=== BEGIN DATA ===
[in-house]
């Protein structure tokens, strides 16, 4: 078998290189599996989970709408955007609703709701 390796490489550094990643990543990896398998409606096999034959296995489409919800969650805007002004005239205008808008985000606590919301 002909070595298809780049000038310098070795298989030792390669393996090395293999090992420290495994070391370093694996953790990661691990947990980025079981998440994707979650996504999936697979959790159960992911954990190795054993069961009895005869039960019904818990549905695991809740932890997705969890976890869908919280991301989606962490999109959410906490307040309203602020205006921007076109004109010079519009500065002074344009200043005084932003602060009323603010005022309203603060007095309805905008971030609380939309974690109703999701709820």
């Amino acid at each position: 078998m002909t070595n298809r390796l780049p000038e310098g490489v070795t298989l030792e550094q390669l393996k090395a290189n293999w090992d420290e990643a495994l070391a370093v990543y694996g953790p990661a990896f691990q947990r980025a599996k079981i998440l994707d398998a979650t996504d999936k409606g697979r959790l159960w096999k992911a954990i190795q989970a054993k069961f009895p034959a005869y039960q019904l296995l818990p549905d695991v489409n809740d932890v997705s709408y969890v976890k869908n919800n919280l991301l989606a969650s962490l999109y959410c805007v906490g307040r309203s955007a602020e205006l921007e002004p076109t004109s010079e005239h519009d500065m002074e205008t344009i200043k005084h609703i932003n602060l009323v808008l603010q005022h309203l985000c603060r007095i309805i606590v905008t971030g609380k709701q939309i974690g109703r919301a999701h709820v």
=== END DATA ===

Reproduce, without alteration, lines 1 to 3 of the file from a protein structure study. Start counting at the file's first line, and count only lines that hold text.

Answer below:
[in-house]
């Protein structure tokens, strides 16, 4: 078998290189599996989970709408955007609703709701 390796490489550094990643990543990896398998409606096999034959296995489409919800969650805007002004005239205008808008985000606590919301 002909070595298809780049000038310098070795298989030792390669393996090395293999090992420290495994070391370093694996953790990661691990947990980025079981998440994707979650996504999936697979959790159960992911954990190795054993069961009895005869039960019904818990549905695991809740932890997705969890976890869908919280991301989606962490999109959410906490307040309203602020205006921007076109004109010079519009500065002074344009200043005084932003602060009323603010005022309203603060007095309805905008971030609380939309974690109703999701709820």
């Amino acid at each position: 078998m002909t070595n298809r390796l780049p000038e310098g490489v070795t298989l030792e550094q390669l393996k090395a290189n293999w090992d420290e990643a495994l070391a370093v990543y694996g953790p990661a990896f691990q947990r980025a599996k079981i998440l994707d398998a979650t996504d999936k409606g697979r959790l159960w096999k992911a954990i190795q989970a054993k069961f009895p034959a005869y039960q019904l296995l818990p549905d695991v489409n809740d932890v997705s709408y969890v976890k869908n919800n919280l991301l989606a969650s962490l999109y959410c805007v906490g307040r309203s955007a602020e205006l921007e002004p076109t004109s010079e005239h519009d500065m002074e205008t344009i200043k005084h609703i932003n602060l009323v808008l603010q005022h309203l985000c603060r007095i309805i606590v905008t971030g609380k709701q939309i974690g109703r919301a999701h709820v």